Managing Your Diabetes

Type 1 diabetes occurs when the beta cells of the pancreas gland stop producing the hormone insulin. As a result of this you now need to take insulin by injection or via a pump.

Managing your condition
Before you developed diabetes your pancreas kept your blood glucose levels within the normal range by producing the right amount of insulin at the right time. Now you will be instructed about deciding how much insulin to take by injection depending on your blood glucose level, along with what, when, and how much you are eating, and the amount of physical activity you plan.

There are also some other variables, eg illness, that will have an effect on your glucose level and your diabetes nurse specialist will outline these further for you.

  • Blood Glucose Management

    The aim of treatment is to try to maintain your glucose level to as near a” non -diabetic” range as possible.

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  • Managing Diabetes During an Illness

    When the body is fighting illness it will cause the blood glucose levels to rise. This is due to the body’s defence mechanism for fighting illness and infection causing more glucose to be released into the bloodstream.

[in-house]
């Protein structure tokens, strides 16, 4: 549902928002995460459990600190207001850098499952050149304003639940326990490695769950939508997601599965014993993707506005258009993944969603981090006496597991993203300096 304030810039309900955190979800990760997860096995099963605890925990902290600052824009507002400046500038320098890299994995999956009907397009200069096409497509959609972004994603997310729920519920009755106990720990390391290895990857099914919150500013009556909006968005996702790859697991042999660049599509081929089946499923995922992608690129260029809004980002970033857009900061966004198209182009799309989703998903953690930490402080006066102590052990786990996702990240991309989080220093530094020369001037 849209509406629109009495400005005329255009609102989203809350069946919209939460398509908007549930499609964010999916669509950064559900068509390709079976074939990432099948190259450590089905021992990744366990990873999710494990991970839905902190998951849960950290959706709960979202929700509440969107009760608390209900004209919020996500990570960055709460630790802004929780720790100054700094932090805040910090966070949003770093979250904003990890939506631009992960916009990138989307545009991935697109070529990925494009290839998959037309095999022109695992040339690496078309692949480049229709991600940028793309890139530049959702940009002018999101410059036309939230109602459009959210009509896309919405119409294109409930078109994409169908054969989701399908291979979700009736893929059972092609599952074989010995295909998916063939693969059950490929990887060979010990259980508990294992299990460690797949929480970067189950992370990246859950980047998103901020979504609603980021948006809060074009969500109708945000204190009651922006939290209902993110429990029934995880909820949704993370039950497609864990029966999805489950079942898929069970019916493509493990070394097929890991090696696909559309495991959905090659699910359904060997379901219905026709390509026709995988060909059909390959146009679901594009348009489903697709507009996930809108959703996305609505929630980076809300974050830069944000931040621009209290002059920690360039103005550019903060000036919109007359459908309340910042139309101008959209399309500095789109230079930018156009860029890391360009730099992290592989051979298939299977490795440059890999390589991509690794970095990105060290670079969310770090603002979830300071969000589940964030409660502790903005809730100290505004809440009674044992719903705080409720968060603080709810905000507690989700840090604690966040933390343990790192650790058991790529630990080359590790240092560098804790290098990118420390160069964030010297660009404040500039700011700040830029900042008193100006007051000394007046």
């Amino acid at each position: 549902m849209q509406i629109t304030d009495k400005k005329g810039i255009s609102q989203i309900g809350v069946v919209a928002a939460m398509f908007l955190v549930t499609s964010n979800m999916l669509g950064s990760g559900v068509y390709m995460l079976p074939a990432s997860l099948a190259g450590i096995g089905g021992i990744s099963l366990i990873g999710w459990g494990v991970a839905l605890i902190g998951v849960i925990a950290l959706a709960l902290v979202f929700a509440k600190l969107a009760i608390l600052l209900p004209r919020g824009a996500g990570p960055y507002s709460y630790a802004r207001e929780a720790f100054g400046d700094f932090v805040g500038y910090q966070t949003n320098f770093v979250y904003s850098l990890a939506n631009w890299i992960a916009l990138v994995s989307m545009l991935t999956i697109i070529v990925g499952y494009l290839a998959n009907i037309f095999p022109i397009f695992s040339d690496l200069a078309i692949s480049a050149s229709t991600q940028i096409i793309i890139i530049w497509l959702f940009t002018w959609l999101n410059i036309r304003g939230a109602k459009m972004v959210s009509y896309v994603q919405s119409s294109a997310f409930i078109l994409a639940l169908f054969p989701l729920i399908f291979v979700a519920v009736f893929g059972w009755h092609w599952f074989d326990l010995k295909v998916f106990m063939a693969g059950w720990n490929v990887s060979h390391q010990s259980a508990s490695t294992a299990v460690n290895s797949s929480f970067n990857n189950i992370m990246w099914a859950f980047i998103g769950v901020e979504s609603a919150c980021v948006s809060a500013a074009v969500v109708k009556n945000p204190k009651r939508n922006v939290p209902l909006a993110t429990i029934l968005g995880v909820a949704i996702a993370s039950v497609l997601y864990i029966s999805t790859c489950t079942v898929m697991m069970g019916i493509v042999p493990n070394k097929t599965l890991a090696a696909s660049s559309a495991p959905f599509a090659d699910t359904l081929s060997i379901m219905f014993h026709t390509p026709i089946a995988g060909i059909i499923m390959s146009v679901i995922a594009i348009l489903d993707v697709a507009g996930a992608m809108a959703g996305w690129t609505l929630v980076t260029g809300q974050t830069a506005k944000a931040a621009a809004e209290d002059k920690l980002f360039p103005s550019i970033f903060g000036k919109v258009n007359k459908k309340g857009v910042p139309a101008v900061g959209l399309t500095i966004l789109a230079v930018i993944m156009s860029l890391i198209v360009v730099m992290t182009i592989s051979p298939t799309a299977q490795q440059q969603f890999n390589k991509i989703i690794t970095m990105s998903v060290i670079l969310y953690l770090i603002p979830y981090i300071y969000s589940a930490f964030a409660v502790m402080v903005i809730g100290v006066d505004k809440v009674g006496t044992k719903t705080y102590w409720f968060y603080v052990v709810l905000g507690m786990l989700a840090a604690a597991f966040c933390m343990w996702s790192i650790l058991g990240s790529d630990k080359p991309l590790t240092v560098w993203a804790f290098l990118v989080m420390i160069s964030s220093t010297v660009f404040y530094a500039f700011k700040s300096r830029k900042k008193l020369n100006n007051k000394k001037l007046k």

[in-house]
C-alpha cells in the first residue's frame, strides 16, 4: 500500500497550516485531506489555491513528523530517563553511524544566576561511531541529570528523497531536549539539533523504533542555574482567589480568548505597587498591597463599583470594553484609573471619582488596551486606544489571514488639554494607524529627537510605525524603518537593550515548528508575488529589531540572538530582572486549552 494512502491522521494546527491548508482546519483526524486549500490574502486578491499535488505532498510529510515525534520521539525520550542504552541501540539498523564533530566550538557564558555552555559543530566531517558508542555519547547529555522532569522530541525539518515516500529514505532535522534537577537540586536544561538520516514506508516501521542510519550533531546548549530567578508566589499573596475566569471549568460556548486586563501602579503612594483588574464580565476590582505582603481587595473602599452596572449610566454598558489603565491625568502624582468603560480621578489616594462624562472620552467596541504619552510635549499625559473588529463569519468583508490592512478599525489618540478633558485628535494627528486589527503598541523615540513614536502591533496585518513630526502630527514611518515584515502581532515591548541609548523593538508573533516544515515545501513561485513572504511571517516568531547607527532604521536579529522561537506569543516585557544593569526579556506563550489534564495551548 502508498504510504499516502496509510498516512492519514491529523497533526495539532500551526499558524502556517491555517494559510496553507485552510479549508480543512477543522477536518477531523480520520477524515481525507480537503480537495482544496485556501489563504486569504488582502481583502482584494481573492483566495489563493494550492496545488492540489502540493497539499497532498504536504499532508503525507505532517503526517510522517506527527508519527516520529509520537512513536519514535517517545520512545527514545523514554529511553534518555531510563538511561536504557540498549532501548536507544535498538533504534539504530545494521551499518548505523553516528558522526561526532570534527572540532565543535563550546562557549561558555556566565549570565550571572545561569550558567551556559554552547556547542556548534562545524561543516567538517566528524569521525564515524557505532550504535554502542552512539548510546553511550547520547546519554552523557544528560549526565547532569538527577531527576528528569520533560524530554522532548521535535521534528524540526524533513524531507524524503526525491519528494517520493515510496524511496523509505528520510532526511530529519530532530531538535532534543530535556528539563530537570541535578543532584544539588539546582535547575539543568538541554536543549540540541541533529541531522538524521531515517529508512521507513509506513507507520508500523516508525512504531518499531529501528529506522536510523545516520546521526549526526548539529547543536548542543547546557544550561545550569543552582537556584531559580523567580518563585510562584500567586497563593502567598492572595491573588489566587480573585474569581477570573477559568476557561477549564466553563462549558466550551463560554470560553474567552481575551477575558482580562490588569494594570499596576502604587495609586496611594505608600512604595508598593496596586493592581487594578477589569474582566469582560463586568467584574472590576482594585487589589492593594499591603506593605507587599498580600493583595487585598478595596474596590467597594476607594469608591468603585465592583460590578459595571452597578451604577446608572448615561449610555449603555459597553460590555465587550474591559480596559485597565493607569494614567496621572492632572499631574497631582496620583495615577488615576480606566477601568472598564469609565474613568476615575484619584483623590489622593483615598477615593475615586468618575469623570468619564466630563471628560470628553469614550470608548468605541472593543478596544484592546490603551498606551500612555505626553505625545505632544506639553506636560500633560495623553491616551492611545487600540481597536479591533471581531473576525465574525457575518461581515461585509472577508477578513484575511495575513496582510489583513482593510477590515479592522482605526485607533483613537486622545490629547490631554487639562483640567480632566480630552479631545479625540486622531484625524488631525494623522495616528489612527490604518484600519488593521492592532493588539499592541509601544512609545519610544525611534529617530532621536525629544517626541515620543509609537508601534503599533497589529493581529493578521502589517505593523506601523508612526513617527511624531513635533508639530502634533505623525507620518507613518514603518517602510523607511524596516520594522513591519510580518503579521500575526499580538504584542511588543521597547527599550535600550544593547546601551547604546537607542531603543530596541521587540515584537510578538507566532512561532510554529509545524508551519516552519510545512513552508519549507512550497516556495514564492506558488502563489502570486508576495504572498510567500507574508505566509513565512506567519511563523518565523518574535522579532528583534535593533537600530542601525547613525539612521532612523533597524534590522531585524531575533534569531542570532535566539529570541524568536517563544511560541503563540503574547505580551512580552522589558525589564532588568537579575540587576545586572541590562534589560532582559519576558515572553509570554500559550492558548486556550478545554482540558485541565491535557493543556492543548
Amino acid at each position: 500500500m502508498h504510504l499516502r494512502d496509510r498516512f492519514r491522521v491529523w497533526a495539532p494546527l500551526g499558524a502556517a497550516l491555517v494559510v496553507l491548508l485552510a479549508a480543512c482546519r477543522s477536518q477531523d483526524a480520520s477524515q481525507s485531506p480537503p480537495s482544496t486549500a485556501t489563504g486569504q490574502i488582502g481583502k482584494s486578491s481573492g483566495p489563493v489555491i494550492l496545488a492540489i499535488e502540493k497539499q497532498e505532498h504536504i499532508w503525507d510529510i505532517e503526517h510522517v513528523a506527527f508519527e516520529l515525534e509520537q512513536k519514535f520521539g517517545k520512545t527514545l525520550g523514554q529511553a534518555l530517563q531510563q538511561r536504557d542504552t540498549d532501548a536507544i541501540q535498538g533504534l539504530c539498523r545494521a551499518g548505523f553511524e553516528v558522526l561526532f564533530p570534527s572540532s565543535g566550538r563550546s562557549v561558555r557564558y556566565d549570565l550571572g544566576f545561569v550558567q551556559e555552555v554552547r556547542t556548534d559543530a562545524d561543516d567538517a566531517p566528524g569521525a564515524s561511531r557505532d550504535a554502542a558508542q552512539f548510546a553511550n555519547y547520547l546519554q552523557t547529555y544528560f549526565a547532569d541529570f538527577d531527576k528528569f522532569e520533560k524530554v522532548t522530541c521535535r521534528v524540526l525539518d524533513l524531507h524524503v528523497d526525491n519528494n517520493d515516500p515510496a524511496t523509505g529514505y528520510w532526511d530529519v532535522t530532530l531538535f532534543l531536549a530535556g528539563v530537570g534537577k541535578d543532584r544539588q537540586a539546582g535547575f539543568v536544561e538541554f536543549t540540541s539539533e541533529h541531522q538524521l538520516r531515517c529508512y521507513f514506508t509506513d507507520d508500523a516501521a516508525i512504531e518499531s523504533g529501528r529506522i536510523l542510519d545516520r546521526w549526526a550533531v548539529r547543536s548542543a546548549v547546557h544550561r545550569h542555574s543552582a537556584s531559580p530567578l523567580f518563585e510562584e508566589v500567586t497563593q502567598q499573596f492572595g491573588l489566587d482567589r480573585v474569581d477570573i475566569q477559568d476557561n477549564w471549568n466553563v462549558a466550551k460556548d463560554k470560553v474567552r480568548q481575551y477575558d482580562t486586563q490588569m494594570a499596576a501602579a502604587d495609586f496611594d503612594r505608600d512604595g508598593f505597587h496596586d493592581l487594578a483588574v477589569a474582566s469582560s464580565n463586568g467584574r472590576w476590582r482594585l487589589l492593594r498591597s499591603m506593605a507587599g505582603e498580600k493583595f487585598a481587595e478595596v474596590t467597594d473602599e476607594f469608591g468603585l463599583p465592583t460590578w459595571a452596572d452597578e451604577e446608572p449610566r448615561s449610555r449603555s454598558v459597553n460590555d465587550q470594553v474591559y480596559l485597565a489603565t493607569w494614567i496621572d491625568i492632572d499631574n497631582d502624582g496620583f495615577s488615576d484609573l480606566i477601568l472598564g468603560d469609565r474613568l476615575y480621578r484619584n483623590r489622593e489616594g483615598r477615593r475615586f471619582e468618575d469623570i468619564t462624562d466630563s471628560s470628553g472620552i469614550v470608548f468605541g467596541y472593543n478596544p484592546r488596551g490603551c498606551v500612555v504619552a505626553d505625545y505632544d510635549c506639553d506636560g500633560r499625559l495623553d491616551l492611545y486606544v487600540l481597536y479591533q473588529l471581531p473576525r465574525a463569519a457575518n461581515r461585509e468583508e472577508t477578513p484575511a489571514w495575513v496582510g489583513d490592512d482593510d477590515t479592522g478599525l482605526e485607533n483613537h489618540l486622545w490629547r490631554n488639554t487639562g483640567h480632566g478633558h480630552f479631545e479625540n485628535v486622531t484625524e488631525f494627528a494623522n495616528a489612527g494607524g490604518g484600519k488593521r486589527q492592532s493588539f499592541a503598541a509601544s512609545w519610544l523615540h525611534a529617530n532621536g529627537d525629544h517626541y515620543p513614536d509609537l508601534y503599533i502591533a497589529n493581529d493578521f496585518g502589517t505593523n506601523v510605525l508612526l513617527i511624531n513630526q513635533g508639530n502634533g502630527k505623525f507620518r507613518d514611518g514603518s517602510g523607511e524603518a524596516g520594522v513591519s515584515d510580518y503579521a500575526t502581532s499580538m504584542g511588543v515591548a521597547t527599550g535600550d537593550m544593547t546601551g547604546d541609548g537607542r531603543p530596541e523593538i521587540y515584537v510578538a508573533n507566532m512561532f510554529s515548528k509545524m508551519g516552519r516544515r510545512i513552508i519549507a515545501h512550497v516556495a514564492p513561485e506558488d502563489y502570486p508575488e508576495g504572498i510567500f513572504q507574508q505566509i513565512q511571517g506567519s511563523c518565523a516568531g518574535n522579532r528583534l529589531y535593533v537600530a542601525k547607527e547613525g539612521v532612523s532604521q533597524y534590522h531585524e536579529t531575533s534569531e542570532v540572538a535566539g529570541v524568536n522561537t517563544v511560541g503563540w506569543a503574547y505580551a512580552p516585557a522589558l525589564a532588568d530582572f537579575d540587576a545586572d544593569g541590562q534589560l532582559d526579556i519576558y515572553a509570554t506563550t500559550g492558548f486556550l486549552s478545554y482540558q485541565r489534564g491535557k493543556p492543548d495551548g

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  • Caring for your feet

    People with diabetes have special reason to take good care of their feet. Diabetes may make feet susceptible to injury and infection.

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  • Diabetes and Dental Care

    Probably the greatest impact of diabetes on dental health is that it can leave people more prone to gum disease.

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  • Your Eyes

    High blood pressure can damage the eyes and must be treated. With regular effective eye screening, eye complications can be caught early and successfully treated and managed by an eye doctor.  You should have retinopathy tests regularly.

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  • Travelling

    Travelling with diabetes can appear to be a daunting experience but with some planning and preparation there is no reason why you can’t have a hassle free holiday of a lifetime. 

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  • Stress and Crisis

    It is important for the person with diabetes to be aware of stress and to understand how stress can affect blood sugar. Coping with stress is an essential part of your diabetes care.

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